June 16: Repression and Resurgence


On June 16 South Africa commemorated the student uprisings of 1976. 2018 marked 42 years since students in Soweto rose up against apartheid and thus set in motion the resurgence of the struggles of the oppressed that led to the first democratic elections in 1994. 1976 broke a long dark period repression that began with the banning of black political organisations in 1960. Since 1994, June 16 (declared Youth Day) has been an opportunity for the new ruling elite to justify its right to rule, and in many cases what it perceives as its right to self-enrichment. On this day, lip-service is paid to the importance of addressing the plight of young people in South Africa today; the heroism of youth is celebrated while the conditions of their lives continue to deteriorate.

In the course of all these celebrations, not a moment is spared to develop an understanding of the social and historical forces that produced the Class of 1976. If the present generation of youth are to live up to the heroism of the Class of 1976, courage will not be enough. It is necessary for the youth to understand the historical and social conditions that produce a heroic generation. In 2016, on the 40th anniversary of the June 16 uprising, Khanya College journal produced a special edition to commemorate 4 decades of the uprising. On the occasion of the 42 anniversary Karibu republishes key articles from that edition, and in our In Depth Perspectives we make available the entire edition http://karibu.org.za/wp-content/uploads/khanya-College-Journal-No-35-Web-min-min-3.pdf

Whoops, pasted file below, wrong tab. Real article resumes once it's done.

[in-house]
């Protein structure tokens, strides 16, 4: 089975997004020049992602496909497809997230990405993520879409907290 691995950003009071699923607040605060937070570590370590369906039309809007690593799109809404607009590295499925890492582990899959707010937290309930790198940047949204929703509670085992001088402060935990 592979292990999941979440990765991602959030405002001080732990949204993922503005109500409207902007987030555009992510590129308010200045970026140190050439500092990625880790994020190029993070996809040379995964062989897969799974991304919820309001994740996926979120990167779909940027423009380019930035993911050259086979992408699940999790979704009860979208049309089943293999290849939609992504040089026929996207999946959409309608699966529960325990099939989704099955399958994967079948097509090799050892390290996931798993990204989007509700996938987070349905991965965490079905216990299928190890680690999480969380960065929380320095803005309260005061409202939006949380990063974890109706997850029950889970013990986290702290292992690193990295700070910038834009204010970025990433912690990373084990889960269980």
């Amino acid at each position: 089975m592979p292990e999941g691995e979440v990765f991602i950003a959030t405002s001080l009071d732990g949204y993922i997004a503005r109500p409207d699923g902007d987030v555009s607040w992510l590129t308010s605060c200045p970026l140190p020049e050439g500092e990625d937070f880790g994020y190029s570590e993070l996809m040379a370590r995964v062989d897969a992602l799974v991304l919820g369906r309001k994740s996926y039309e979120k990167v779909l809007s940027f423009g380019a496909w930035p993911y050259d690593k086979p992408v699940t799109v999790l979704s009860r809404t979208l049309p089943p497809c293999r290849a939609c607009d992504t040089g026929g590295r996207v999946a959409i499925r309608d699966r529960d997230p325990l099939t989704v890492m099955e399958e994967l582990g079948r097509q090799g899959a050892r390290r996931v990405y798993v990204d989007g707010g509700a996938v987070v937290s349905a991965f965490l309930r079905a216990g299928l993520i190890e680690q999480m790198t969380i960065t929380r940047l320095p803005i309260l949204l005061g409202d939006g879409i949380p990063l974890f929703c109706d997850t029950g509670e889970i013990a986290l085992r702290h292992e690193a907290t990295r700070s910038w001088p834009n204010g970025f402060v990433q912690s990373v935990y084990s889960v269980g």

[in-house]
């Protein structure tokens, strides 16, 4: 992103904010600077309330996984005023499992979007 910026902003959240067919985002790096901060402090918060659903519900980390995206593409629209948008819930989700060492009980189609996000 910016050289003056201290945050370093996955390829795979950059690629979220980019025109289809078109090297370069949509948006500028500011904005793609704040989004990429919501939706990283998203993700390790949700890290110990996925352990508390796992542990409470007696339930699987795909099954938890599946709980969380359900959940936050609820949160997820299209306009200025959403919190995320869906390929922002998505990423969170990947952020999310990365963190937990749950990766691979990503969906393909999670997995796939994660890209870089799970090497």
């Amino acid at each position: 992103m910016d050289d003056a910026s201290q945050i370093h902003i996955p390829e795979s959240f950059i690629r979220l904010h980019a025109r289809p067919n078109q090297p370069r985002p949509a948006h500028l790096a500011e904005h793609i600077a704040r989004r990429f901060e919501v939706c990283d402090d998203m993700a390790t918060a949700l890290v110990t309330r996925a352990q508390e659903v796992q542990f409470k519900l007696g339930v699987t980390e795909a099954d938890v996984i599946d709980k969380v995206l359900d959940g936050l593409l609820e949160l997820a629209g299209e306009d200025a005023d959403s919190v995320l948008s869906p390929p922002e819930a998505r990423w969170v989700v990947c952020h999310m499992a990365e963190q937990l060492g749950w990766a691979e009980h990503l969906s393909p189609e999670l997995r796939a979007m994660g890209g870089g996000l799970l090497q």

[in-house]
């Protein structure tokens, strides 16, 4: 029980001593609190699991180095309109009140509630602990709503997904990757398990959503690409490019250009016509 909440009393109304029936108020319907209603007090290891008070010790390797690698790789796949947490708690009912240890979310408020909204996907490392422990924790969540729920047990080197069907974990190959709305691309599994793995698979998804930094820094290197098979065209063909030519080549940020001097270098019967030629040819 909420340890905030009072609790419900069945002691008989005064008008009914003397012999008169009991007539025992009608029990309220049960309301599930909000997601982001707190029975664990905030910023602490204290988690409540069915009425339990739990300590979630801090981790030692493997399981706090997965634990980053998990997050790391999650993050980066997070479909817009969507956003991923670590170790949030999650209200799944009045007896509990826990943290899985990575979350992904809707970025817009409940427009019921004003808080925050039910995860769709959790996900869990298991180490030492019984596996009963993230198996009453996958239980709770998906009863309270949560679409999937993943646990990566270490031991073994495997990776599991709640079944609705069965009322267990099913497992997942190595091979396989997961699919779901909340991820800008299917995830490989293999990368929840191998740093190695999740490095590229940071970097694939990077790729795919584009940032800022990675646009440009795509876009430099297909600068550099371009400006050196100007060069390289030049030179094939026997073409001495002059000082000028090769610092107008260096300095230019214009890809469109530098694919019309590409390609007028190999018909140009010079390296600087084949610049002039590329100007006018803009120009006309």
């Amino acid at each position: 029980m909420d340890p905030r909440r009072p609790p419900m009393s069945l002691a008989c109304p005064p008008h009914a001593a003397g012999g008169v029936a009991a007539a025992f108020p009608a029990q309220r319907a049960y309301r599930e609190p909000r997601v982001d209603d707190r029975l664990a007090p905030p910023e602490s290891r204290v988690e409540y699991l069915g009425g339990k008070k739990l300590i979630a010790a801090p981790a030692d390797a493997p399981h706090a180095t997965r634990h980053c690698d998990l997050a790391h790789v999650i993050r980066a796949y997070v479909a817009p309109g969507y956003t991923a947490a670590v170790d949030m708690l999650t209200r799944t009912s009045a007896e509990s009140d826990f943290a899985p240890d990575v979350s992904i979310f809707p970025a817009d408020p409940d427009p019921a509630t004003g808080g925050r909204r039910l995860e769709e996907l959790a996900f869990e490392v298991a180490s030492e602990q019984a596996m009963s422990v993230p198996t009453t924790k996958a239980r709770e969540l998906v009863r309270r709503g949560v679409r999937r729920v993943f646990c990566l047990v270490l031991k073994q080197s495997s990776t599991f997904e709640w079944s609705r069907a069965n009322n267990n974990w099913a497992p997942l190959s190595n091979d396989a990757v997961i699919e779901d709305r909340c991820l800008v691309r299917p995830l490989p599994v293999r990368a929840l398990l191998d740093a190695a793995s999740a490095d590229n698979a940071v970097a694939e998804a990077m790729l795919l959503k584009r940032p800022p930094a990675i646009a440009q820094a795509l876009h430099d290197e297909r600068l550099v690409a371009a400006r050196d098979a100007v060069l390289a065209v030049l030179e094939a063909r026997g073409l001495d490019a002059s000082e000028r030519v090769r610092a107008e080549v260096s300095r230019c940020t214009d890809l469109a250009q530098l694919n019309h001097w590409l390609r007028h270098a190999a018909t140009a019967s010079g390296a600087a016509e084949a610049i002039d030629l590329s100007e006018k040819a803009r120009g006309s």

4 key articles from that edition are posted in Karibu-Online. These are:

  1. The Road to Soweto June 1976: The political economy, the students and the workers http://karibu.org.za/the-road-to-soweto-june-1976-repression-and-resurgence/
  2. Soweto Uprising and its Immediate Causes http://karibu.org.za/june-1976-the-uprising/
  1. From the Defeat of Apartheid to #FeesMustFall http://karibu.org.za/a-new-terrain-of-struggle-education-struggles-post-apartheid/

The debate on June 16 and its place in the struggle for freedom needs to be discussed beyond the commemorative speeches that are repeated every June 16. As the working class movement regroups, and as new forces for change are being created, it’s the right time to delve into this debate and discussion as a preparation for the struggles that are before us.

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